|Winter beauty: Creating year-round interest in the garden|
|Written by Kristen Rudger|
|Wednesday, 30 January 2013|
Bay Area seasons offer subtle changes in the landscape. The bright days of summer and colorful days of fall turn dark and cold in the quiet of winter. Trees are bare, and summer’s generous offering of color gives way to winter’s dull and sparse palette.
The temperate climate allows us to grow a great variety of plants year-round, but too often we design our gardens only for summer, with winter interest an afterthought. A well-planned garden has a balance of deciduous and evergreen plants that offer the experience of nature’s rhythm and help us appreciate beauty in every season.
Evergreens are the scaffolding on which any great garden is built. They act as a subtle backdrop for flowering perennials in the summer, then pop to the foreground in the winter when their foliage and structure can be appreciated more fully.
Shrubs with interesting foliage are especially eye-catching in winter. Variegated Sweet Daphne (Daphne odora variegata), Cream De Mint Pittosporum and Cream Delight Flax (Phormium ‘Cream delight’) all offer standout color without flowering. Sunset Gold Breath of Heaven (Coleonema ‘Sunset Gold’), with its airy, chartreuse foliage, is a favorite for bright color year-round. Offering a darker palette, but with spectacular foliage and bright spring flowers, Fringe Flower (Loropetalum chinensis) in its many varieties is a great shrub for winter color. Use these evergreens generously in your garden with a sprinkling of deciduous plants to round out the palette and welcome winter.
Deciduous plants are the hallmarks of seasonal changes in the landscape. The bright colors of fall leaves yield to beautiful branch structure and interesting bark on many shrubs and trees. Think bare branches are unsightly and boring? You’ll change your mind when you see the fabulous bright red bark of the Coral Bark Maple (Acer palmatum ‘Sango Kaku’) and Red Twig Dogwood (Cornus alba); the lovely mottled bark of Crape Myrtles (Lagerstroemia indica) and Japanese Stewartia (Stewartia psuedocamellia); or the ethereal beauty of winter berries dangling from bare branches of Pistache trees (Pistachia chinensis) and Washington Hawthorne (Craetageus phaenopyrum).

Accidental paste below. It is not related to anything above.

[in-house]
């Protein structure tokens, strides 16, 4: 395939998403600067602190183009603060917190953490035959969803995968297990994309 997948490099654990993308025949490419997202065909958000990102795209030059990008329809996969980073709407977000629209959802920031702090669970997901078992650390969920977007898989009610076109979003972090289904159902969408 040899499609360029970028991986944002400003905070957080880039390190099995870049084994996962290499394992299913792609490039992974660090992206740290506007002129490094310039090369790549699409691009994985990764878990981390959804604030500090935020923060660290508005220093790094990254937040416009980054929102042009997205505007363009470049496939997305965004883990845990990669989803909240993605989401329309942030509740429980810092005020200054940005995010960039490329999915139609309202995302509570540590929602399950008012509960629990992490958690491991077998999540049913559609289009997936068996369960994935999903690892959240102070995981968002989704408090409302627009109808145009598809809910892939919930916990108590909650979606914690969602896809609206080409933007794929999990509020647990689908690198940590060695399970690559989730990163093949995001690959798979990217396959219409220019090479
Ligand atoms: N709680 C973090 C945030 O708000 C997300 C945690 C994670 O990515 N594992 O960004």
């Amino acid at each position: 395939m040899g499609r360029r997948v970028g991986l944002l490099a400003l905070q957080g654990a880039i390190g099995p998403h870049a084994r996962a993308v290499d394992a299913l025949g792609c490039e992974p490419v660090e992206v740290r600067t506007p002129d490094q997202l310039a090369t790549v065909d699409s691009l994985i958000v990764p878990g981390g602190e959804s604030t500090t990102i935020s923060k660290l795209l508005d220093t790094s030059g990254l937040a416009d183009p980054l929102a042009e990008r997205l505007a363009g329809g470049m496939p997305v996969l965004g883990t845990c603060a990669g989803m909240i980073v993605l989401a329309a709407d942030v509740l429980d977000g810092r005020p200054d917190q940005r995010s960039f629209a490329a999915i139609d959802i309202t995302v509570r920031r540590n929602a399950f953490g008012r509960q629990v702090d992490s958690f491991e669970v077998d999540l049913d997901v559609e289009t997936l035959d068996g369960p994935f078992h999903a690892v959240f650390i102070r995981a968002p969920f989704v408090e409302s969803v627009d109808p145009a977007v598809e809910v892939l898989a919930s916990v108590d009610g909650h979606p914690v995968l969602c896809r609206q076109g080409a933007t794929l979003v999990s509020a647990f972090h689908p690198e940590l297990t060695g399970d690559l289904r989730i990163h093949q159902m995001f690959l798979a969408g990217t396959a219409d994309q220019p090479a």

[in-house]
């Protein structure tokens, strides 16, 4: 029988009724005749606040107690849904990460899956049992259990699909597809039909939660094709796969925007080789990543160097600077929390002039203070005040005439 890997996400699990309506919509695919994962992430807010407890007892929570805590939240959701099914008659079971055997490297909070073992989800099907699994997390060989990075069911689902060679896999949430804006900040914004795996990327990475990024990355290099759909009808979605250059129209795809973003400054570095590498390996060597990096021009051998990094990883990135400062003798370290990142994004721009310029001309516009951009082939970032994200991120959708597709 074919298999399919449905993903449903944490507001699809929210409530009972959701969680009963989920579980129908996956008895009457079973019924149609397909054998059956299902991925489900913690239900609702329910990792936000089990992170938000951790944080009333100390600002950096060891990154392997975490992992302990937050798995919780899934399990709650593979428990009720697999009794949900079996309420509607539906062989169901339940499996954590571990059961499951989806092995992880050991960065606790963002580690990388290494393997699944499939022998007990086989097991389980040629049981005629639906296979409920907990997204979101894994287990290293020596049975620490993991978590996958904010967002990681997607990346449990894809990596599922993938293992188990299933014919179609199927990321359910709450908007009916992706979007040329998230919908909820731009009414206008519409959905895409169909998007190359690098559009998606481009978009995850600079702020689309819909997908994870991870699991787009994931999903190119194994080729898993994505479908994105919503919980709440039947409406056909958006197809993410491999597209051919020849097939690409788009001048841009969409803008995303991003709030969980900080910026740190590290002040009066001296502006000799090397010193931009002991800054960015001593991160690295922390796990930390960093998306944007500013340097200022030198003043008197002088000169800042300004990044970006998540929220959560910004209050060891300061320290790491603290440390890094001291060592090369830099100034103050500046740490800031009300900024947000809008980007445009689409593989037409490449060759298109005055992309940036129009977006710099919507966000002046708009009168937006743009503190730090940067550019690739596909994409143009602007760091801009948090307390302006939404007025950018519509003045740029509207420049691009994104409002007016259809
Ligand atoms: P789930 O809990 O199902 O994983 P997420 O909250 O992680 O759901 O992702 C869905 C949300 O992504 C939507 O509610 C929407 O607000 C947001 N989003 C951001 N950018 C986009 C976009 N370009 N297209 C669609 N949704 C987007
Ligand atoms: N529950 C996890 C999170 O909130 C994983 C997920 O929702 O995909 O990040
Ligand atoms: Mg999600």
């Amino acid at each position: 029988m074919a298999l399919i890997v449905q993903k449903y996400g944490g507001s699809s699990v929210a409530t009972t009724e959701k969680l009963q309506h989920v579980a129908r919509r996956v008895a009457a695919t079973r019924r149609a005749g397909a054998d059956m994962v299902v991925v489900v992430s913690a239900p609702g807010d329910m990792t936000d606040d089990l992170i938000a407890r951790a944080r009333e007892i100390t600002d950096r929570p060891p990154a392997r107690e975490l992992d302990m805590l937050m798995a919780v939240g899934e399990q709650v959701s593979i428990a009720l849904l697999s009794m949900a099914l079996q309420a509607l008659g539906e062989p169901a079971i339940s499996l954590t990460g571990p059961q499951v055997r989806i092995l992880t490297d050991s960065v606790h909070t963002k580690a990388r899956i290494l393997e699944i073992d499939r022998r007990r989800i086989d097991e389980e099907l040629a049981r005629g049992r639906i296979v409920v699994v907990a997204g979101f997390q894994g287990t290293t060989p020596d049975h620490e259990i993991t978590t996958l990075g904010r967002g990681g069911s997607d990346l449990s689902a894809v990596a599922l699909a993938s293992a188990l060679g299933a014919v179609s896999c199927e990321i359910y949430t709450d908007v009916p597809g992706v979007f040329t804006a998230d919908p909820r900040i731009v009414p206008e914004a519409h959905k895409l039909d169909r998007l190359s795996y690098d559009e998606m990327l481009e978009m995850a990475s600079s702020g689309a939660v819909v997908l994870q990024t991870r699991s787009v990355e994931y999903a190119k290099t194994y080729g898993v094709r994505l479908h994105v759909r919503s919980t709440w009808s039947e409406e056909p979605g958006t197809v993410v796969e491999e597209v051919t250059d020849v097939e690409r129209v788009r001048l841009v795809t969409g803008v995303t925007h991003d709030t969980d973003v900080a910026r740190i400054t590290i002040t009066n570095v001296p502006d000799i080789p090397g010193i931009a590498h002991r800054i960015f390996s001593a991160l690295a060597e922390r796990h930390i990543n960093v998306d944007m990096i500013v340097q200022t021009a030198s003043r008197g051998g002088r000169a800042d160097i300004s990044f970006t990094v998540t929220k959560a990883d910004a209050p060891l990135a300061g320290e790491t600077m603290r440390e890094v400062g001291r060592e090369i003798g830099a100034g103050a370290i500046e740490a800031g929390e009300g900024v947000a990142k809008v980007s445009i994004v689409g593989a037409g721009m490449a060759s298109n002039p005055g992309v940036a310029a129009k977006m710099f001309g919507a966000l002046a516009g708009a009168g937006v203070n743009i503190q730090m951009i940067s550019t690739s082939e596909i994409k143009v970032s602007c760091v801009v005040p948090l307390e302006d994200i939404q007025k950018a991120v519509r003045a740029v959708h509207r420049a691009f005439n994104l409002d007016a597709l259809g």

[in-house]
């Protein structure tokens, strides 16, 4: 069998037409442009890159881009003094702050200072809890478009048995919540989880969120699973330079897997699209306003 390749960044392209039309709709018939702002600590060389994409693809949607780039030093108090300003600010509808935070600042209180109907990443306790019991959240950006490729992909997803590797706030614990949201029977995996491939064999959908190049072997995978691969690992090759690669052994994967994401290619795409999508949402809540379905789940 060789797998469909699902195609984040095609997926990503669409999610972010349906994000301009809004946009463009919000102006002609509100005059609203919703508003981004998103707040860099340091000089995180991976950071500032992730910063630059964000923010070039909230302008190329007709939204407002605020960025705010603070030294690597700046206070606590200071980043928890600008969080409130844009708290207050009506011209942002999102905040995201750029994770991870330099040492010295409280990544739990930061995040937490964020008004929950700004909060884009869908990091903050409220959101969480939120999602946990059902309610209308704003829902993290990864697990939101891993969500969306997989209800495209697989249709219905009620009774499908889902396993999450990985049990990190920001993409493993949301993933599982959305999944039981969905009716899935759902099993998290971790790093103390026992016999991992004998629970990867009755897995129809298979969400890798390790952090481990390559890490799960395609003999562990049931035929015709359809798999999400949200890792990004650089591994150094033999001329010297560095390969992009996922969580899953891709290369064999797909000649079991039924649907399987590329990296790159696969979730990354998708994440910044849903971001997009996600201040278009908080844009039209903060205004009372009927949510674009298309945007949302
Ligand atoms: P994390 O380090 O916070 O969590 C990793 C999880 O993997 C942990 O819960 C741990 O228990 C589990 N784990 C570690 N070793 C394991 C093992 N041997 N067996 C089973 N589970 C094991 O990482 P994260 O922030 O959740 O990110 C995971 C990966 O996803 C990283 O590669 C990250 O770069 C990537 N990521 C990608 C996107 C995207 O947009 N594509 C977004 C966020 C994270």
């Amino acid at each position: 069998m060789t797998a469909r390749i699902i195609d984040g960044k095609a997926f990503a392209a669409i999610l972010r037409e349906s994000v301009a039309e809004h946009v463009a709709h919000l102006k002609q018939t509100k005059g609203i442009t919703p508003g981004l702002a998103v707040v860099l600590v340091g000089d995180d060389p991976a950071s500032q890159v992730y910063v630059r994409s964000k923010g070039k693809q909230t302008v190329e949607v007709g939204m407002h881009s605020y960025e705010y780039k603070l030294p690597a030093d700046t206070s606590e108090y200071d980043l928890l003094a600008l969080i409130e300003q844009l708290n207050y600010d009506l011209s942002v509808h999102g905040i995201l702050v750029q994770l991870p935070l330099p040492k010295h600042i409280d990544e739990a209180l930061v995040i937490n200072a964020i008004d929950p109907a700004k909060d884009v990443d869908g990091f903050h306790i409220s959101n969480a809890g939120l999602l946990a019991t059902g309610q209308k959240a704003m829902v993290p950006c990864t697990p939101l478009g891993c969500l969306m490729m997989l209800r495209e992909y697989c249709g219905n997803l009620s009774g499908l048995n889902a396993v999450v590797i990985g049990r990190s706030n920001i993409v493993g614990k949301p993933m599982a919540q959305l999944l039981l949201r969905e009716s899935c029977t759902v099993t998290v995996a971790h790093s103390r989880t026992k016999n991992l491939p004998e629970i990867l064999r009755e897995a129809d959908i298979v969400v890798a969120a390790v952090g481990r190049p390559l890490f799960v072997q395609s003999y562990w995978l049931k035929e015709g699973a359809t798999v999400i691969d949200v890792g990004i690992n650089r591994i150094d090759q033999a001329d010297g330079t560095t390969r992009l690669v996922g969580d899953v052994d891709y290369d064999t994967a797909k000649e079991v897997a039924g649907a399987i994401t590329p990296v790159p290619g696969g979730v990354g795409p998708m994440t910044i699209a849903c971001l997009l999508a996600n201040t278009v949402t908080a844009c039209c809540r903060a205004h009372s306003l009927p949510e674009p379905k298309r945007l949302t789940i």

Flowers in winter
Although all of these plants provide beauty throughout the winter, many of us miss flowers in the winter garden. Flowering plants are rare but special members of any winter landscape. The star of the winter garden is the Christmas Rose (Helleborus niger). It boasts dark, leathery leaves and spectacular purple, white or pink flowers from January through March.
A mass of Hellebore in your border will not disappoint. Another prolific winter flowering shrub is the Camellia. In our region, Camellias bloom from January through March. Yuletide Camellia (Camellia sasanqua ‘Yuletide’), with its bright-red flowers and yellow stamen, is an especially beautiful specimen that, as its name suggests, blooms in December.
Finally, many Australian varieties of plants perform well in our microclimate and bloom throughout winter. Grevillea blooms from December through March with stunning red flowers. Coastal Gem is a beautiful Grevillea varietal with gray foliage and red flowers.
Using a thoughtful mix of these winter blooming stars, along with some winter dormant plants that will put on a show in summer, you can have color and beauty year-round in your ever-changing, seasonal landscape.
Kristen Rudger, a member of the Association of Professional Landscape Designers, studied environmental horticulture and design at Foothill College. For more information, visit www.rudgerlandscapes.com.
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